With time and observation, you’ll build a vocabulary for understanding the physics of the chaos that is the sea. But the key is learning to trust your eyes: Painting should be a direct response between the eye and the mind. In contrast, many students name an object and then try to paint it. The result is that they end up painting their preconceived notion of the object, not the object itself. That’s especially dangerous when painting the ocean because it can change drastically from moment to moment as it’s transformed by light, wind and sky.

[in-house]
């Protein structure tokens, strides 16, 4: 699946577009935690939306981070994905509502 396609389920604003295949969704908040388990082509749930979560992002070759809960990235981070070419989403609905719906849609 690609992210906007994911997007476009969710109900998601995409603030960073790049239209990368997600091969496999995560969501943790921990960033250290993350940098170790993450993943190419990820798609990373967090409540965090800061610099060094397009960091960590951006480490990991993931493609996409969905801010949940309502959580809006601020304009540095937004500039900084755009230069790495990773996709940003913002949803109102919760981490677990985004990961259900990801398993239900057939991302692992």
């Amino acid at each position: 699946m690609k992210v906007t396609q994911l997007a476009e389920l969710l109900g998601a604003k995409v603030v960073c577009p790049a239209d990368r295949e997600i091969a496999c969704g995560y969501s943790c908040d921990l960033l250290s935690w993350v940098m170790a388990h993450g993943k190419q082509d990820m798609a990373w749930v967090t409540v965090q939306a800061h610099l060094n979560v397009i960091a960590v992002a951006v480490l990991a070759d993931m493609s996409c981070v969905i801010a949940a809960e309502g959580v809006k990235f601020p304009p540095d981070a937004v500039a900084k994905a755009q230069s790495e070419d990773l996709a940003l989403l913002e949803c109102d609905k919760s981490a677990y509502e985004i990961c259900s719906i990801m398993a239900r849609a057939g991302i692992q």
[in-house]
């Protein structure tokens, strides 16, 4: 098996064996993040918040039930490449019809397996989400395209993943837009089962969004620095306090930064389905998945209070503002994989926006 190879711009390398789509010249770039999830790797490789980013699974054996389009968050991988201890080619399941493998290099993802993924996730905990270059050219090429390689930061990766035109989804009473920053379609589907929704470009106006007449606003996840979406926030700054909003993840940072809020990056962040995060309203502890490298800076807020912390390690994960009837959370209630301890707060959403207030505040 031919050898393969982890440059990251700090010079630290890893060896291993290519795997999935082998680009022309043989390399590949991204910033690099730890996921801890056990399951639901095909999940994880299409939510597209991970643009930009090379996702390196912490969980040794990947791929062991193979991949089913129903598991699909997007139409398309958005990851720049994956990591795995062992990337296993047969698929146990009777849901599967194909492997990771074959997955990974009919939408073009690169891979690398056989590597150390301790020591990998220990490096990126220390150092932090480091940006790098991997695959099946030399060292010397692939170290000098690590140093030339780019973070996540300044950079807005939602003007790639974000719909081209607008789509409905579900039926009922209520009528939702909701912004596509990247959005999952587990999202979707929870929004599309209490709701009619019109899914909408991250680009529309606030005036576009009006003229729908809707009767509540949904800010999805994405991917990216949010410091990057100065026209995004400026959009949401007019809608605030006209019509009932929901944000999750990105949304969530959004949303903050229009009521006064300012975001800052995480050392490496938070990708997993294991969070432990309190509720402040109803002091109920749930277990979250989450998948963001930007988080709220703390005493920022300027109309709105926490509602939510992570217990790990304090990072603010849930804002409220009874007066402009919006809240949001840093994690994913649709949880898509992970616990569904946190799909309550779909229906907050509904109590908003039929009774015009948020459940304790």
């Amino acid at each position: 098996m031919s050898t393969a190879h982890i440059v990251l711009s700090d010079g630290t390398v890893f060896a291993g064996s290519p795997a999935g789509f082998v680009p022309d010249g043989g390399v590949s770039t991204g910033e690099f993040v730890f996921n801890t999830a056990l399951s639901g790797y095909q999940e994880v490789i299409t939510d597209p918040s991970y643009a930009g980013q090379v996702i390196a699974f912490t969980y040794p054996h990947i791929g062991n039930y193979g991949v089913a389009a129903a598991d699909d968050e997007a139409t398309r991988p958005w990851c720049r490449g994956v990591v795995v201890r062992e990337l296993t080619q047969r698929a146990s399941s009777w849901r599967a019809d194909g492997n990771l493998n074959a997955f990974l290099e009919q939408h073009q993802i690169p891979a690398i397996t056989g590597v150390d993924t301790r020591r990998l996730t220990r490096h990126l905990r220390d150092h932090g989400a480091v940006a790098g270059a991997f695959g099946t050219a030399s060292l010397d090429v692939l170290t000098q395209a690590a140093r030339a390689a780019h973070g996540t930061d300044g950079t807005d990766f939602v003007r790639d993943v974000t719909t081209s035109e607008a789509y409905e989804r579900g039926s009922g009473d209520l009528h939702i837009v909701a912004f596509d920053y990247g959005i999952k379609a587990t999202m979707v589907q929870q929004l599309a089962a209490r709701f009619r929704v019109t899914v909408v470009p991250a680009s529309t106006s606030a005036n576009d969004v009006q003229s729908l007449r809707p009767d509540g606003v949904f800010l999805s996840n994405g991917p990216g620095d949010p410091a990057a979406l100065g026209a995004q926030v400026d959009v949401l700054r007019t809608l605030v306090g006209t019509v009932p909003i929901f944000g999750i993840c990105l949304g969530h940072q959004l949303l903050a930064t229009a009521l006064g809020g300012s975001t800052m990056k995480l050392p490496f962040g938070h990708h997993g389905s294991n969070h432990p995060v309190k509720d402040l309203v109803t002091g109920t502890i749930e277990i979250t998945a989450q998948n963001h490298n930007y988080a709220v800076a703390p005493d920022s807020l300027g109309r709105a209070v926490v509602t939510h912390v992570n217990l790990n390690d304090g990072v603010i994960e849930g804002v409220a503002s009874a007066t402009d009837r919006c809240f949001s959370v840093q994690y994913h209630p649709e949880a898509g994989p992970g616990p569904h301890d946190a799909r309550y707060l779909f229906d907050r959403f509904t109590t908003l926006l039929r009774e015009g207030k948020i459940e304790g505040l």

A foreground wave can be especially important to the composition because it conveys a strong feeling of movement while simultaneously bringing the viewer into the picture. By studying the sea, as well as the works of many great painters before me, I’ve learned that this foreground wave should be darkened. Taking the tone down has the effect of rolling the foreground wave below the feet of the viewer and inviting him or her into the scene.